When we repent of our sin, we declare that Jesus is Lord, and that we are not. And we place all of our hope for salvation in the finished work of Jesus Christ alone. We have trusted Jesus to make us new, laying down our rebellion to begin to walk with Him, trusting Him alone. And as we do that, we see that what we have in Jesus (new life, forgiveness, eternal hope, righteousness, love, honor, purpose) is more than enough. Then, and only then, do we find the freedom, true freedom, to love God with all of our heart, soul, mind and strength.

You see, what’s happened is that we’ve taken the commands of Christ and we’ve separated them from the work and person of Christ Himself. And when we do that, we run the risk of creating a new law for ourselves, rather than truly love Christ and surrender our lives in joyful, God-given gladness for the sake of the gospel.

Jesus never calls us to do anything He has not already done.  He is not some distant boss that is afraid to get His hands dirty.  He is the divine King, who surrendered His rights for our sake.  He is the Son of God, giving up His eternal home in glory to live amongst sinful men and die for their redemption.  He is the coming Lord, who reigns in our hearts and shows us the best way to live, the only truly God-honoring way.  He is our Friend, who loves us dearly and gives us joy in His presence.

We cannot and must not separate the commands to follow Christ from the gospel.  Jesus commands us to follow Him because “It is finished.” Following Jesus is never about adding to His finished work.  It is responding to it. It’s turning from an old life of sin and rebellion to gladly receive Jesus as Lord, as He reconciles us to God, showing us how to do what we were made to do: enjoy God’s presence and reflect His holiness. It’s turning from self-righteousness to lean wholly on the perfection of Christ alone. It’s turning from guilt and shame to rest in the finished, perfect, once-for-all sacrifice Christ made on our behalf.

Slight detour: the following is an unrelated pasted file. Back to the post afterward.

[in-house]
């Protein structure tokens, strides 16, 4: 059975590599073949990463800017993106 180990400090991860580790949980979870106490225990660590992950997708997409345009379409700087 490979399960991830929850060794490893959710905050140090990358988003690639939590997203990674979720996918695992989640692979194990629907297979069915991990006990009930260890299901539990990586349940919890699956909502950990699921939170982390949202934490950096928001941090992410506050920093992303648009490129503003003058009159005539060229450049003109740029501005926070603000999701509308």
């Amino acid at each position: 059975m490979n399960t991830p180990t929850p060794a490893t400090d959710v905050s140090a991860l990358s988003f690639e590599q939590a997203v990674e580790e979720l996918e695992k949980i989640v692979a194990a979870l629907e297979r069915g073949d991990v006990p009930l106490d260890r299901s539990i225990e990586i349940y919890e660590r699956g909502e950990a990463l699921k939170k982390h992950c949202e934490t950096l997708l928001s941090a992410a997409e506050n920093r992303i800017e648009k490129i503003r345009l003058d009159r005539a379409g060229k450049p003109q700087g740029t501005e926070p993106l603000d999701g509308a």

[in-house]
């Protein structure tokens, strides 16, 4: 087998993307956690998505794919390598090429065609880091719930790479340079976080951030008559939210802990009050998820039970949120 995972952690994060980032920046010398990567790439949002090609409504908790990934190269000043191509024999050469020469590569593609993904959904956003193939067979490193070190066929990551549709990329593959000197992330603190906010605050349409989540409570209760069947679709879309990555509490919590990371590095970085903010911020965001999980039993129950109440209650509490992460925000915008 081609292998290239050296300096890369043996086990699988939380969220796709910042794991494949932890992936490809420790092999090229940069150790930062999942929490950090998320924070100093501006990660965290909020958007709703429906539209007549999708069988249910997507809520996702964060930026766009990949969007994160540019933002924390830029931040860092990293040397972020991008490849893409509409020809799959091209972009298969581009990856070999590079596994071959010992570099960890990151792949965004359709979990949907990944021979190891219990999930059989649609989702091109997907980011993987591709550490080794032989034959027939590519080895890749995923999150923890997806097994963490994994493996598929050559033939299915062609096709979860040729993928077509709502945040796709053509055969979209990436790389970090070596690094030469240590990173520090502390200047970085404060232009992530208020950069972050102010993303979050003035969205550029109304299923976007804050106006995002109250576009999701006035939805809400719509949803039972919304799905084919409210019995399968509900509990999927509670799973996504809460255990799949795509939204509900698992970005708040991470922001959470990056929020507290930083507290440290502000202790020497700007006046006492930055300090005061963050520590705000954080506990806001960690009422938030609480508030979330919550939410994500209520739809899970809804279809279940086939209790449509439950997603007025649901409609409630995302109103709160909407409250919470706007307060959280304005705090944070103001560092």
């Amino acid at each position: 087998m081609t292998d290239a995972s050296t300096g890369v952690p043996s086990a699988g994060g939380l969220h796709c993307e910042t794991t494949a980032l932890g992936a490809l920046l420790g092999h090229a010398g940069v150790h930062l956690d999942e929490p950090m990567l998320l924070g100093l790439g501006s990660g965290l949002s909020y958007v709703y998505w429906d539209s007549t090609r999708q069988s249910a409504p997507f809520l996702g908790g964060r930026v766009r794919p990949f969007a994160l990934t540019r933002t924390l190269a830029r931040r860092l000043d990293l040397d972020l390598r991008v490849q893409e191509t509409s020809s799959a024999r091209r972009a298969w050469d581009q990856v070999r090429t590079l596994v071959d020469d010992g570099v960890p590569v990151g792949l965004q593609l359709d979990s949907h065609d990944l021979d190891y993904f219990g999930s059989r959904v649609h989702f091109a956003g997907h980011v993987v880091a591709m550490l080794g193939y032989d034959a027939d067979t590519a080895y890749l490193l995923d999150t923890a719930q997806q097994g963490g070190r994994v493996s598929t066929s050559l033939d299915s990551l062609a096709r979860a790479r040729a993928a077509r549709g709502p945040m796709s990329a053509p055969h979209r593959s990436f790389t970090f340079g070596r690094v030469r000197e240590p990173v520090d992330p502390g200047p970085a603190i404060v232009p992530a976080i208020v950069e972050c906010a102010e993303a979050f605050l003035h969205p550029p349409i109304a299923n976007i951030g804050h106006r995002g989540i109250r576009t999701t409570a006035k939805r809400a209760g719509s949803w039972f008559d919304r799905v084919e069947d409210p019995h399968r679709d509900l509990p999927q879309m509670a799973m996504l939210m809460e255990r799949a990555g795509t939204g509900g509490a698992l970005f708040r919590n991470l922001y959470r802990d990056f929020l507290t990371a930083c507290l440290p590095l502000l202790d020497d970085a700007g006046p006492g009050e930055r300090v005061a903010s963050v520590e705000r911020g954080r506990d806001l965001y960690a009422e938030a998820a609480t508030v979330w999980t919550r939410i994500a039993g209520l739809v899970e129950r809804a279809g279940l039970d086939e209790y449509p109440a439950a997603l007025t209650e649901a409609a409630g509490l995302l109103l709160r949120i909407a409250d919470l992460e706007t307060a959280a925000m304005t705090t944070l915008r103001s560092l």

And from this salvation, having been made a “new creation” in Christ, reconciled to God, forgiven of our sins, having a new life with our Lord, we go forth and proclaim His name to a lost and dying world.

No matter the cost.

Lord, may our hearts be led by you and you alone.  May we remember what you have done for us in taking up your cross and dying for our sins, and rising to be our eternal Lord.  May we make much of you for all eternity. May our faith be strengthened by the truth of the gospel.

God bless,

Neal